[QODLink]
Middle East
Morsi criticises Syria at Tehran meeting
Syrians walk out after Egyptian president calls for "solidarity with struggle" against "oppressive regime".
Last Modified: 30 Aug 2012 08:36
Morsi's remarks at the NAM summit on Thursday caused unease among his Iranian hosts [Reuters]

Egyptian President Mohamed Morsi has said it is an "ethical duty" to support the Syrian people against the "oppressive regime" in Damascus.

His speech at the Non-Aligned Movement summit in Tehran on Thursday prompted a walkout by the Syrians.

"Our solidarity with the struggle of the Syrian people against an oppressive regime that has lost its legitimacy is an ethical duty as it is a political and strategic necessity," Morsi said.

"We all have to announce our full solidarity with the struggle of those seeking freedom and justice in Syria, and translate this sympathy into a clear political vision that supports a peaceful transition to a democratic system of rule that reflects the demands of the Syrian people for freedom."

Al Jazeera's Imran Khan, reporting from the summit, said: "Morsi's comments have caused an unease feeling, especially for the Iranians who are close to Syria."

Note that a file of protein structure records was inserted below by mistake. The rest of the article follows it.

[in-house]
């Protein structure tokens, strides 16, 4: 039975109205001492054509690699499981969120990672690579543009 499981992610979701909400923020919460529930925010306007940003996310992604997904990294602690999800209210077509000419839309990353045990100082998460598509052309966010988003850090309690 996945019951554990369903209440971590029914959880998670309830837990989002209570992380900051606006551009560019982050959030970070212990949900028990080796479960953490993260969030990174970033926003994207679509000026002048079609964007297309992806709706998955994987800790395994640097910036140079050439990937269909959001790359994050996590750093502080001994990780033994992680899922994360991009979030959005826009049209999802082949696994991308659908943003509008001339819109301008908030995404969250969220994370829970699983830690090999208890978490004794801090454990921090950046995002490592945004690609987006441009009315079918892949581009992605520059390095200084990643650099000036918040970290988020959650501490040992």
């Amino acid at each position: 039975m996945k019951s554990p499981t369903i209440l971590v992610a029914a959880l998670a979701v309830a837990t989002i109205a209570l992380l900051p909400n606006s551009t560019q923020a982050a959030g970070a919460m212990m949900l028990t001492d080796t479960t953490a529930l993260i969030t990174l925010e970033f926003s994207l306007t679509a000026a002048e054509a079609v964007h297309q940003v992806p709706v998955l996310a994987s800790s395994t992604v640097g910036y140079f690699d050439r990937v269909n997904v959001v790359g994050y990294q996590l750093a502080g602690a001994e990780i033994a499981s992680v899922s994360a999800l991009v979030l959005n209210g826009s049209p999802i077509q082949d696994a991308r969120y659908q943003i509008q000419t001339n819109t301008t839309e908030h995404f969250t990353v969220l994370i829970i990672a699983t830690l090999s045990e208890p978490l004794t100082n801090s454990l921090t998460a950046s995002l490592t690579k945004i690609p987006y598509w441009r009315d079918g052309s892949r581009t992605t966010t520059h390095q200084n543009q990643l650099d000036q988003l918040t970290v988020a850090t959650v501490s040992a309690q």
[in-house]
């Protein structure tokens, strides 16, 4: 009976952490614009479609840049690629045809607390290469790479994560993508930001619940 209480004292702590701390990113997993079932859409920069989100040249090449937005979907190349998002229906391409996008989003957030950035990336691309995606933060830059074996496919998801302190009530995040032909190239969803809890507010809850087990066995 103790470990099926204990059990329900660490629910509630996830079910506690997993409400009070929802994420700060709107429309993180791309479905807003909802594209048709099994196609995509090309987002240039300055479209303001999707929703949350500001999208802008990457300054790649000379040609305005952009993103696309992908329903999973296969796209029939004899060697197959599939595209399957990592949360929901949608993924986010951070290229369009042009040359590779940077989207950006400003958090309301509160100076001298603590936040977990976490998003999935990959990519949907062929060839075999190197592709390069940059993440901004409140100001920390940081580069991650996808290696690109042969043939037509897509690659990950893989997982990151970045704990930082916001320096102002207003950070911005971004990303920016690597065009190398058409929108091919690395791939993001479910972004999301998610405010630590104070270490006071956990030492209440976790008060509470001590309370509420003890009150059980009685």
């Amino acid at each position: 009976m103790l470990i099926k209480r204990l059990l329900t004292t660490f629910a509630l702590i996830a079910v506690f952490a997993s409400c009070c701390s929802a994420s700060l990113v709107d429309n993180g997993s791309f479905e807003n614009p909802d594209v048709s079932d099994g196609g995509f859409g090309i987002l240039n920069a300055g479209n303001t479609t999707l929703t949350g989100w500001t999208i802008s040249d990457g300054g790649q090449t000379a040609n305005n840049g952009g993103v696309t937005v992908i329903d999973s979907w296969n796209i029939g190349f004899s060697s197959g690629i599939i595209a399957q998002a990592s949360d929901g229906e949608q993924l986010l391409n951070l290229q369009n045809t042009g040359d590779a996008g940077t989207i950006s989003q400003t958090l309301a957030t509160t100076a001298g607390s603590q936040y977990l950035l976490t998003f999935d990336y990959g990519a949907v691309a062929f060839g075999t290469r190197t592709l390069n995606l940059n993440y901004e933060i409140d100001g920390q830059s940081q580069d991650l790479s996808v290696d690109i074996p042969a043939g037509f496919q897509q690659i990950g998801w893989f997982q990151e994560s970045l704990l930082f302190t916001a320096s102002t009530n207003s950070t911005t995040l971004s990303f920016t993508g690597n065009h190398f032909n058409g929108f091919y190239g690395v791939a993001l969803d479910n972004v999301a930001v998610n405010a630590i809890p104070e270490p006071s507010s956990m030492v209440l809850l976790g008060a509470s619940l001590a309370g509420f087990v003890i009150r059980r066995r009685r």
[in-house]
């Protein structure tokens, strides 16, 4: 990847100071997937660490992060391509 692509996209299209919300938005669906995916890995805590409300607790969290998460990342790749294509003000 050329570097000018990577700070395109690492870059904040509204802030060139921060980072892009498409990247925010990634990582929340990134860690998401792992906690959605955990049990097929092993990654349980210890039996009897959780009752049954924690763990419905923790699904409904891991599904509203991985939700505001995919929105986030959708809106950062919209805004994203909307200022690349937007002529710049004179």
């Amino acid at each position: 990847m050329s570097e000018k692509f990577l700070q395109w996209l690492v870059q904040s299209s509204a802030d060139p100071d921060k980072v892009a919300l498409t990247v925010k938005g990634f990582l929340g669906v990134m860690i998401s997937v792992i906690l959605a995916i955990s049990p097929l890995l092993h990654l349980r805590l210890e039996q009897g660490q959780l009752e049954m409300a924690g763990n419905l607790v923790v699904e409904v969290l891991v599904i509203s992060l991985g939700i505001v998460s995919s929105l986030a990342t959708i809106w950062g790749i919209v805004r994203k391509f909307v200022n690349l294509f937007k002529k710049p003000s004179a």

143

Source:
Al Jazeera and agencies
Topics in this article
People
Country
City
Organisation
Featured on Al Jazeera
As Western stars re-release 1980s charity hit, many Africans say it's a demeaning relic that can do more harm than good.
At least 25 tax collectors have been killed since 2012 in Mogadishu, a city awash in weapons and abject poverty.
Tokyo government claims its homeless population has hit a record low, but analysts - and the homeless - beg to differ.
3D printers can cheaply construct homes and could soon be deployed to help victims of catastrophe rebuild their lives.
Featured
Pro-Russia leaders' election in Ukraine's east shows bloody conflict is far from a peaceful resolution.
Critics challenge Canberra's move to refuse visas for West Africans in Ebola-besieged countries.
A key issue for Hispanics is the estimated 11.3 million immigrants in the US without papers who face deportation.
In 1970, only two mosques existed in the country, but now more than 200 offer sanctuary to Japan's Muslims.
Hundreds of the country's reporters eke out a living by finding news - then burying it for a price.